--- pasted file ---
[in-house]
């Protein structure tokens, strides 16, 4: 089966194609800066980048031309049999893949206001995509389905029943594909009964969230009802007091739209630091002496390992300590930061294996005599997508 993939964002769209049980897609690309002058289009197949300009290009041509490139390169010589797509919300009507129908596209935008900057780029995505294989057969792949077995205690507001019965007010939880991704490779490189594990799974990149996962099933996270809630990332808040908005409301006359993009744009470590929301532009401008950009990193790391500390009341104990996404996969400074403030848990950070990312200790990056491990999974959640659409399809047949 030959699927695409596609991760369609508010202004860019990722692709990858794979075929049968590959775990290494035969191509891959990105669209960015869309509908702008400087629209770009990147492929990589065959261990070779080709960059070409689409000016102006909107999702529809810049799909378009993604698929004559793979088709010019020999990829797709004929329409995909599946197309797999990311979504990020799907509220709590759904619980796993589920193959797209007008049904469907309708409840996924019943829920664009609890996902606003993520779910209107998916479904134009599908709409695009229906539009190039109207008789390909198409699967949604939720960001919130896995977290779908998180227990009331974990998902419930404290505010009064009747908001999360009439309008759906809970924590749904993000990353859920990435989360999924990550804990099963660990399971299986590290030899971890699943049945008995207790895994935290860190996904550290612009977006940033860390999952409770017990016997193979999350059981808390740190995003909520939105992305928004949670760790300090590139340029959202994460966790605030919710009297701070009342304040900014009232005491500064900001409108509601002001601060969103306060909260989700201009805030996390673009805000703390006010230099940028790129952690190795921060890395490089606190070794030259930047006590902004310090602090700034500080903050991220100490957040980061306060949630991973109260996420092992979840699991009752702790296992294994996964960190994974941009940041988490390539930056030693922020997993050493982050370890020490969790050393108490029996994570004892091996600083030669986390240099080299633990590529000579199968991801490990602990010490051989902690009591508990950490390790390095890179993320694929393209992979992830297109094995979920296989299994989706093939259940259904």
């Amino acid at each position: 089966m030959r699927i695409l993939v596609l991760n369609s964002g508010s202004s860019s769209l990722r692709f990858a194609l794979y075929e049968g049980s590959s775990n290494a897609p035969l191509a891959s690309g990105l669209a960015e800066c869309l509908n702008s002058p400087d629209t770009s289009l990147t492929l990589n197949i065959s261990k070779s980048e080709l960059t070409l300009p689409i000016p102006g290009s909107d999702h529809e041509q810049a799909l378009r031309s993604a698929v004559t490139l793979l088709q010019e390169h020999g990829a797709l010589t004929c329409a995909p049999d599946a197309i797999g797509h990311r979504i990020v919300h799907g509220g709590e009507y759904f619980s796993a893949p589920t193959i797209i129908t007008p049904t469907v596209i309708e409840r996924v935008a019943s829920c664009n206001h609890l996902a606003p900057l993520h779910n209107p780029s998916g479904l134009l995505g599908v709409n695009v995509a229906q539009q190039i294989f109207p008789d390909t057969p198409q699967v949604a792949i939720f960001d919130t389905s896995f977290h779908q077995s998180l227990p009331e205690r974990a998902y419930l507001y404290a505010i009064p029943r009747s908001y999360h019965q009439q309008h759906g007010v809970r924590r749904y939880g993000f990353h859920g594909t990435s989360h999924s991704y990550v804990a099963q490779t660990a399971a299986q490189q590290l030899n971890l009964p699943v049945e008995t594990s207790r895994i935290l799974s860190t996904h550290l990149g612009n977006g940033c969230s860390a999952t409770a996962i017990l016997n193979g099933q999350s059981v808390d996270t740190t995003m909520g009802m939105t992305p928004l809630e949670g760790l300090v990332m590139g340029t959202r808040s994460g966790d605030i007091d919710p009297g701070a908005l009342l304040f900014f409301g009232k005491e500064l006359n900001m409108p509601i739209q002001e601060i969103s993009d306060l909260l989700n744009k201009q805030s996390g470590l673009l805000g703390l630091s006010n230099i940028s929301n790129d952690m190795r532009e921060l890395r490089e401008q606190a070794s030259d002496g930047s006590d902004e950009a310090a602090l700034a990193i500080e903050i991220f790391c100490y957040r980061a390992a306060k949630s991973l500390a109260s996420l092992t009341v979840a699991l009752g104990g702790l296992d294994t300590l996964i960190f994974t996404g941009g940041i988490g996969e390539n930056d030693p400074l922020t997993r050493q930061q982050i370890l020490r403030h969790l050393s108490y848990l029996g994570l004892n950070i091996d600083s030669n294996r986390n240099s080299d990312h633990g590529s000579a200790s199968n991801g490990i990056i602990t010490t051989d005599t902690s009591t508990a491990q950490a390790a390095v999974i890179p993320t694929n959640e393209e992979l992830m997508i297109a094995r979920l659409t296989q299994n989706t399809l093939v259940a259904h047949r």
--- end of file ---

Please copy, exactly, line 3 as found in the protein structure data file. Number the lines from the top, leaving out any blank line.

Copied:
């Amino acid at each position: 089966m030959r699927i695409l993939v596609l991760n369609s964002g508010s202004s860019s769209l990722r692709f990858a194609l794979y075929e049968g049980s590959s775990n290494a897609p035969l191509a891959s690309g990105l669209a960015e800066c869309l509908n702008s002058p400087d629209t770009s289009l990147t492929l990589n197949i065959s261990k070779s980048e080709l960059t070409l300009p689409i000016p102006g290009s909107d999702h529809e041509q810049a799909l378009r031309s993604a698929v004559t490139l793979l088709q010019e390169h020999g990829a797709l010589t004929c329409a995909p049999d599946a197309i797999g797509h990311r979504i990020v919300h799907g509220g709590e009507y759904f619980s796993a893949p589920t193959i797209i129908t007008p049904t469907v596209i309708e409840r996924v935008a019943s829920c664009n206001h609890l996902a606003p900057l993520h779910n209107p780029s998916g479904l134009l995505g599908v709409n695009v995509a229906q539009q190039i294989f109207p008789d390909t057969p198409q699967v949604a792949i939720f960001d919130t389905s896995f977290h779908q077995s998180l227990p009331e205690r974990a998902y419930l507001y404290a505010i009064p029943r009747s908001y999360h019965q009439q309008h759906g007010v809970r924590r749904y939880g993000f990353h859920g594909t990435s989360h999924s991704y990550v804990a099963q490779t660990a399971a299986q490189q590290l030899n971890l009964p699943v049945e008995t594990s207790r895994i935290l799974s860190t996904h550290l990149g612009n977006g940033c969230s860390a999952t409770a996962i017990l016997n193979g099933q999350s059981v808390d996270t740190t995003m909520g009802m939105t992305p928004l809630e949670g760790l300090v990332m590139g340029t959202r808040s994460g966790d605030i007091d919710p009297g701070a908005l009342l304040f900014f409301g009232k005491e500064l006359n900001m409108p509601i739209q002001e601060i969103s993009d306060l909260l989700n744009k201009q805030s996390g470590l673009l805000g703390l630091s006010n230099i940028s929301n790129d952690m190795r532009e921060l890395r490089e401008q606190a070794s030259d002496g930047s006590d902004e950009a310090a602090l700034a990193i500080e903050i991220f790391c100490y957040r980061a390992a306060k949630s991973l500390a109260s996420l092992t009341v979840a699991l009752g104990g702790l296992d294994t300590l996964i960190f994974t996404g941009g940041i988490g996969e390539n930056d030693p400074l922020t997993r050493q930061q982050i370890l020490r403030h969790l050393s108490y848990l029996g994570l004892n950070i091996d600083s030669n294996r986390n240099s080299d990312h633990g590529s000579a200790s199968n991801g490990i990056i602990t010490t051989d005599t902690s009591t508990a491990q950490a390790a390095v999974i890179p993320t694929n959640e393209e992979l992830m997508i297109a094995r979920l659409t296989q299994n989706t399809l093939v259940a259904h047949r």